In lithium-11 a number of exotic decay modes involving the emission of tritons, deuterons, or up to three neutrons have been identified. These are associated with the halo structure, and the experimental goal of ISOLDE is to look for similar decay modes in beryllium-14. An early result shows that the probability of one-neutron emission is close to 100%. Further experiments are planned to search for other exotic decay modes.
Solid-state physics and life sciences
Radioactive nuclei are also used as powerful probes in solid-state physics (CERN Courier October 1998) and life sciences. One range of experiments studies the effect of hydrogen in semiconductors such as indium phosphide (InP), gallium arsenide (GaAs) and indium arsenide (InAs). Hydrogen can enter a semiconductor at many stages during production, causing passivation of intentionally introduced dopants by the formation of hydrogendopant complexes.
This is investigated at ISOLDE by implanting radioactive silver-117, which decays into cadmium-117. Cadmiumhydrogen pairs then form and, when the cadmium itself decays, the hydrogen is free to diffuse within the semiconductor. Information about the diffusion of hydrogen in the semiconductor can be gleaned by studying the gamma-ray distribution from the cadmium decay.
Another emerging area in which ISOLDE scientists are active is high-TC superconductors. Among the many that have been found, certain mercury-based materials achieve the highest critical temperature, of 135 K, at ambient pressure. These materials have a simple tetragonal lattice structure in which oxygen regulates the superconducting charge carriers and increases or decreases TC. ISOLDE researchers are able to extract information about the oxygen’s behaviour and concentration at the mercury lattice planes by measuring the electric field gradient that is caused by the charge distribution around implanted radioactive mercury probe nuclei.
In the life sciences, ISOLDE’s radionuclides are very suitable for use in biomedical research. One of the most interesting applications is cancer research. Certain modern techniques of systemic cancer therapy make use of “intelligent” molecules, which seek out specific binding sites in cancer cells with high selectivity. Such molecules can be used as vehicles to carry radioactive isotopes, produced at facilities such as ISOLDE, into the cancer tissue where they kill cancer cells. ISOLDE research into such novel forms of cancer therapy is guided by the Division of Nuclear Medicine at Geneva’s University Hospital.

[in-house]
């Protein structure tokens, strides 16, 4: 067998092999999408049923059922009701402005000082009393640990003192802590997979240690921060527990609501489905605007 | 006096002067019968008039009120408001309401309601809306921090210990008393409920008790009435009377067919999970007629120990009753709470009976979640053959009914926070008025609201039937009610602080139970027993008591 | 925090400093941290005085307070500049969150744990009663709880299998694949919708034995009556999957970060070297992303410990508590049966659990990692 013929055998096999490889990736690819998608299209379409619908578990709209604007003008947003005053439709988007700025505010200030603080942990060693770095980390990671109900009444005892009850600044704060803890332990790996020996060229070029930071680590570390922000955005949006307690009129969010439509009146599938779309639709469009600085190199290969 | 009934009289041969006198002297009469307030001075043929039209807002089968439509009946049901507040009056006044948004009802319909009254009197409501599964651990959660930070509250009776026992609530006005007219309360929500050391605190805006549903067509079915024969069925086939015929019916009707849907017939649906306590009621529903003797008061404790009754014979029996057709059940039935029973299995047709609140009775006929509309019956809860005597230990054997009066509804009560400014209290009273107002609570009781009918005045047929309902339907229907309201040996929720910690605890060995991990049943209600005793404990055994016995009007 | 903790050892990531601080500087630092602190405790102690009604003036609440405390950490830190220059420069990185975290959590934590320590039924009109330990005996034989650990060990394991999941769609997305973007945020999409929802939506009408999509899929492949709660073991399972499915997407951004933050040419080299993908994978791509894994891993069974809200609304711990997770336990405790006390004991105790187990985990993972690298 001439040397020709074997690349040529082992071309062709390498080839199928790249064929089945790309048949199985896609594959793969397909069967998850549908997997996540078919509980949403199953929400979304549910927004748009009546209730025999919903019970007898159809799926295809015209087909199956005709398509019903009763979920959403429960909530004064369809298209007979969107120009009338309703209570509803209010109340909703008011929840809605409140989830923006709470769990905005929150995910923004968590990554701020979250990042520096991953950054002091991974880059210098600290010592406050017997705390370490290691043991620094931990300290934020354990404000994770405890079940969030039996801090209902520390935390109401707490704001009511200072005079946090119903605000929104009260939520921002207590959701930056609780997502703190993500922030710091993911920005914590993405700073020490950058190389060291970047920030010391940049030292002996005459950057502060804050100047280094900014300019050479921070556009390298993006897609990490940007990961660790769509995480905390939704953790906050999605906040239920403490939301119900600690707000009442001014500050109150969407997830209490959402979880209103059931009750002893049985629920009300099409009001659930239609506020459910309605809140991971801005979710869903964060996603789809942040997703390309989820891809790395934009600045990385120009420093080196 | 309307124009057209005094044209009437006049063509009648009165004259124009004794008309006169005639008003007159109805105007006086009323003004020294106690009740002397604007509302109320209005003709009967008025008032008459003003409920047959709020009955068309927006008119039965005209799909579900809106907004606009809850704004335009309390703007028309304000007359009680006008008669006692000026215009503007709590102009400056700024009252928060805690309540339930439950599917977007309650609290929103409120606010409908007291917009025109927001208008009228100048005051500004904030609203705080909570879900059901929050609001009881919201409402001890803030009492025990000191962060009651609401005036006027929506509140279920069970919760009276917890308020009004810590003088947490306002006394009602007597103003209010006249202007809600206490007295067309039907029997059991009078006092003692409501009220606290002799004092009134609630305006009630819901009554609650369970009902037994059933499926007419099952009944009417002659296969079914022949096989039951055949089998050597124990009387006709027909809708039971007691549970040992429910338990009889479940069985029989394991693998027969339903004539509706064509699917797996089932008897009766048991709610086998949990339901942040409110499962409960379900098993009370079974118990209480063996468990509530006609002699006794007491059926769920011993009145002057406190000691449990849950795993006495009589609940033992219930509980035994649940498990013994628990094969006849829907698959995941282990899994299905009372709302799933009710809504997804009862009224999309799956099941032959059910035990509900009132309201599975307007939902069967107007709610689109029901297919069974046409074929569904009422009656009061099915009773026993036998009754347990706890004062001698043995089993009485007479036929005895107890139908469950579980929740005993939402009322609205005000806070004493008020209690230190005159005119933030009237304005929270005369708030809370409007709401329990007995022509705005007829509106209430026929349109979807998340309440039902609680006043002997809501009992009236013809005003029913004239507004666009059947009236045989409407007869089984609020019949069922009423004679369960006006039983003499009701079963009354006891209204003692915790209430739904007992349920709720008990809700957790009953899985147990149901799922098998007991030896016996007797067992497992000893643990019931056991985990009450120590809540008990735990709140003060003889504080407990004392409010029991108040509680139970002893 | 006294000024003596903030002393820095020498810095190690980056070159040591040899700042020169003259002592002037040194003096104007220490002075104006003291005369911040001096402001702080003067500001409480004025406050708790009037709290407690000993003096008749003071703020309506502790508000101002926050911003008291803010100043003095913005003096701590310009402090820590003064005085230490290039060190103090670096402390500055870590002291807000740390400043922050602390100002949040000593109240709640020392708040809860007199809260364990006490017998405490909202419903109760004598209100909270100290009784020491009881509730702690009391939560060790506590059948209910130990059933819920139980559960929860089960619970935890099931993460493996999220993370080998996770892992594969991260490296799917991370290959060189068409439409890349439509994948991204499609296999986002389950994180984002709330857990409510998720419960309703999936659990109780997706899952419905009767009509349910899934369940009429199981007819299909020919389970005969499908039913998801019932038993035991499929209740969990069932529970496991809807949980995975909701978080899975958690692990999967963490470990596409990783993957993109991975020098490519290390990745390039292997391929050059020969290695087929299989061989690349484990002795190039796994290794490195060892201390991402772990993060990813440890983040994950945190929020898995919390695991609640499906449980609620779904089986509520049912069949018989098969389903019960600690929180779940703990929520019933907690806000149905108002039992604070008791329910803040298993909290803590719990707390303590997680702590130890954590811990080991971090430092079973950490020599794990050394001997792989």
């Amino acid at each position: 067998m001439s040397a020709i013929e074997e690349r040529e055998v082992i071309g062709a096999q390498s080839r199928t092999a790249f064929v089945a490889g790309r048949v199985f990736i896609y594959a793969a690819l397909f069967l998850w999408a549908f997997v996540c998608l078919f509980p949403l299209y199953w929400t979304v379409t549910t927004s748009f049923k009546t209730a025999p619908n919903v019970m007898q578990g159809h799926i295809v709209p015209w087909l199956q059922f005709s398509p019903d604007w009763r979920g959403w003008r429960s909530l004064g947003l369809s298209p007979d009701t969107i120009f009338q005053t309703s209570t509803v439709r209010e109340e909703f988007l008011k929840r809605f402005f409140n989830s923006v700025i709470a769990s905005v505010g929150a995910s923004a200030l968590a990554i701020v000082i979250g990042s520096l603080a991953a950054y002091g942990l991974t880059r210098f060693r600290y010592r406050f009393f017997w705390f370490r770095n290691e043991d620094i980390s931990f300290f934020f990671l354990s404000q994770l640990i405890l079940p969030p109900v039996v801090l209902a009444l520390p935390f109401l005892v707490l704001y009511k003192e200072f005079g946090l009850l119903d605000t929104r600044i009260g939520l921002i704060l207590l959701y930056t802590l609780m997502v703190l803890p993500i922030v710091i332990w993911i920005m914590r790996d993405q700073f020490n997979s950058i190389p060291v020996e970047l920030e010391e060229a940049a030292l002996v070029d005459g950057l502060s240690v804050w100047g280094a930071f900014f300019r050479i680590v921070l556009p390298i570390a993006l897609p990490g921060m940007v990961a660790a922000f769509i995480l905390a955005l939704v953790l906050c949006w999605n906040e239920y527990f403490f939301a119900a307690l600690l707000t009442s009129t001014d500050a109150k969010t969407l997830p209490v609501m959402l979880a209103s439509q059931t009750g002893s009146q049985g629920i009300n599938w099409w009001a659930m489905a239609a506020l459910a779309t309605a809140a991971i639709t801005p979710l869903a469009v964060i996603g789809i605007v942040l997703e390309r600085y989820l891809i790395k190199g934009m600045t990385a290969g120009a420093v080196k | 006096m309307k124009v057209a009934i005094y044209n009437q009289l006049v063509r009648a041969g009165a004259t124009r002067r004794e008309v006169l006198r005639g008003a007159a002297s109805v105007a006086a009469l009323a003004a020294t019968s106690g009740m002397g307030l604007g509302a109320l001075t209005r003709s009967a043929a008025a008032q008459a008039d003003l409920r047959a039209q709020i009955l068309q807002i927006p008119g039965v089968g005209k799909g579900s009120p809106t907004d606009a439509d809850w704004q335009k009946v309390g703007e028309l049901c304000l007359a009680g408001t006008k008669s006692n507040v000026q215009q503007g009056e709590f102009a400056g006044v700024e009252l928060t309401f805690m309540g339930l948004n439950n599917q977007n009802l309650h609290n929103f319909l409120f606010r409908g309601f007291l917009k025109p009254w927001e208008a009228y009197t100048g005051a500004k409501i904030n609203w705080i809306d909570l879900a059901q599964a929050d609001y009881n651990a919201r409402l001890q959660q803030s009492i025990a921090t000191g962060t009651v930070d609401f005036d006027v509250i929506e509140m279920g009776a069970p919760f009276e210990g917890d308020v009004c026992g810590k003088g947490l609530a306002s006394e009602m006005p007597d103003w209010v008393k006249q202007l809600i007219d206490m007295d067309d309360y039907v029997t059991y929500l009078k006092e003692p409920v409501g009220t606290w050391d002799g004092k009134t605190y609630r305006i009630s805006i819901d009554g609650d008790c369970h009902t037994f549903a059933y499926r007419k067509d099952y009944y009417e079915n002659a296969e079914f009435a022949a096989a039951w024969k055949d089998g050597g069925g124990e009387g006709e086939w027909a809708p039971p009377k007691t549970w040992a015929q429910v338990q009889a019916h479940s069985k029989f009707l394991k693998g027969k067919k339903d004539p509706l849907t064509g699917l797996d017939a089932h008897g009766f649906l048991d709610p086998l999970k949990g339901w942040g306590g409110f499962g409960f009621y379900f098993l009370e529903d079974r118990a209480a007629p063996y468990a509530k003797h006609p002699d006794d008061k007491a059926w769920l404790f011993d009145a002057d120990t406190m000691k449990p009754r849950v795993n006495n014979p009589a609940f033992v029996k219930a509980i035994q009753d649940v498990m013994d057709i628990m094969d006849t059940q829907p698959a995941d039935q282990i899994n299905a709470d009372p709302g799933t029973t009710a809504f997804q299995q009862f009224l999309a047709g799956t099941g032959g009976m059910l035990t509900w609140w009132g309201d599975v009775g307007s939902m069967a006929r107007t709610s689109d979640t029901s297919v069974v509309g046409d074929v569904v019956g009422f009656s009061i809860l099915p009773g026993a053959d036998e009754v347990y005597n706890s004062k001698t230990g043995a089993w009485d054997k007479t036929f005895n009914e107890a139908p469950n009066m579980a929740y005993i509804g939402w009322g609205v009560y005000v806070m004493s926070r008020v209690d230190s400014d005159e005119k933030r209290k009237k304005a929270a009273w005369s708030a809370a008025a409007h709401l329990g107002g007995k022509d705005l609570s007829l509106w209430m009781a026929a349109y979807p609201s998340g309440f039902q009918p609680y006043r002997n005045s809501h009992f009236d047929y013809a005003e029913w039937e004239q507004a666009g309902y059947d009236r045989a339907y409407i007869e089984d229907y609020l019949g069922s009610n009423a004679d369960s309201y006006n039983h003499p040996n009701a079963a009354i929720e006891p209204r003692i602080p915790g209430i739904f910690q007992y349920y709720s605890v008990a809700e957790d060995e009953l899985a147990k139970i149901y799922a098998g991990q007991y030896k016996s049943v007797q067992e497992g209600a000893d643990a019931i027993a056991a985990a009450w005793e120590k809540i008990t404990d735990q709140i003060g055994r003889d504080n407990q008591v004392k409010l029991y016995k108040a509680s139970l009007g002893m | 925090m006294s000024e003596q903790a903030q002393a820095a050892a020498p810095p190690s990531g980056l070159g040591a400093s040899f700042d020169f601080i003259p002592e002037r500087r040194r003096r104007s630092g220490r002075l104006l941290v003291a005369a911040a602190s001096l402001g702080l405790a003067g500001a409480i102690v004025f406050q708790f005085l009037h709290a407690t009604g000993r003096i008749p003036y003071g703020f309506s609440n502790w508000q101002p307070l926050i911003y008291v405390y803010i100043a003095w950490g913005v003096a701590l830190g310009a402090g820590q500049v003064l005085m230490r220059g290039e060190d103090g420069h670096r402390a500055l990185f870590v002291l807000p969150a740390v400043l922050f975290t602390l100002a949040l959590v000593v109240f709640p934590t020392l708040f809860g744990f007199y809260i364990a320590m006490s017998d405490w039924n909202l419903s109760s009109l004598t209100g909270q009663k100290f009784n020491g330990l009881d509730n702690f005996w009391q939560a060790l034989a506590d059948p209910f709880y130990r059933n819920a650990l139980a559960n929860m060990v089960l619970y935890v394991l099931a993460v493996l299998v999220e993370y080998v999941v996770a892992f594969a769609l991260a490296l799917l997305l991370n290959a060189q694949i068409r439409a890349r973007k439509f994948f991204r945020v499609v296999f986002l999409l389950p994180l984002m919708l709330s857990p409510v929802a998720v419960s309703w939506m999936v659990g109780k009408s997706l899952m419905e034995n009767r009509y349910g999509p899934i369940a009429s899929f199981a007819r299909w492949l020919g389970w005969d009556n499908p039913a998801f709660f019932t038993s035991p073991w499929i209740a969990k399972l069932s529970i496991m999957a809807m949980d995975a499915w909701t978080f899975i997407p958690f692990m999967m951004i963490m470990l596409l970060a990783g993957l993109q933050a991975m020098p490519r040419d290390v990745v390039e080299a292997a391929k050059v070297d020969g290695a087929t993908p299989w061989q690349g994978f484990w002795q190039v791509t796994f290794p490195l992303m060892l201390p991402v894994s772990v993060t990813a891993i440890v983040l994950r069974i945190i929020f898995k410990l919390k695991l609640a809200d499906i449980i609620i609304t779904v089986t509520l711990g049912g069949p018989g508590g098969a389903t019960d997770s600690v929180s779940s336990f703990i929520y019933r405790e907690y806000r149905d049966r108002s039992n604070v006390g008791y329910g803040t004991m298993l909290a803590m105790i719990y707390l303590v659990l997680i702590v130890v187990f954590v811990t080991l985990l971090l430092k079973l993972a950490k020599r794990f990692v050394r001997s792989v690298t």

The mass of a nucleus is a fundamental quantity with importance in fields as diverse as nuclear physics and cosmology. This is particularly true of short-lived radioactive isotopes, for which ISOLDE has a long-standing tradition in high-precision mass measurements. The ISOLTRAP experiment, which is a combination of a recently added radiofrequency quadrupole cooler and two consecutive Penning traps, has mapped the nuclear mass surface over a sizable part of the nuclear chart with a resolution of 10-7.
ISOLTRAP will continue to be one of the major ISOLDE experiments for many years. However, it is limited to nuclei with half-lives of around 1 s and longer. This limitation is overcome in a complementary mass-measuring experiment called MISTRAL (CERN Courier September 1997), which has measured the masses of 15 radioactive isotopes, 3 of which have half-lives of less than 50 ms, with a mass resolution better than 10-5. These results are now providing valuable input to nuclear structure calculations.
Search for physics beyond the Standard Model
Radioactive nuclei are not only highly interesting systems in their own right but can also yield information regarding fundamental interactions, which is complementary to the results from high-energy physics. Nuclear beta decay, for example, is mediated by the exchange of W bosons having only certain (vector and axial-vector) couplings according to the Standard Model. However, theories beyond the Standard Model predict other weak couplings in nuclear beta decay. These could manifest themselves in electronneutrino correlations in super-allowed beta decays. The detection of the neutrino in the decay is practically impossible, so this correlation must be deduced from the velocity of the recoiling daughter nucleus.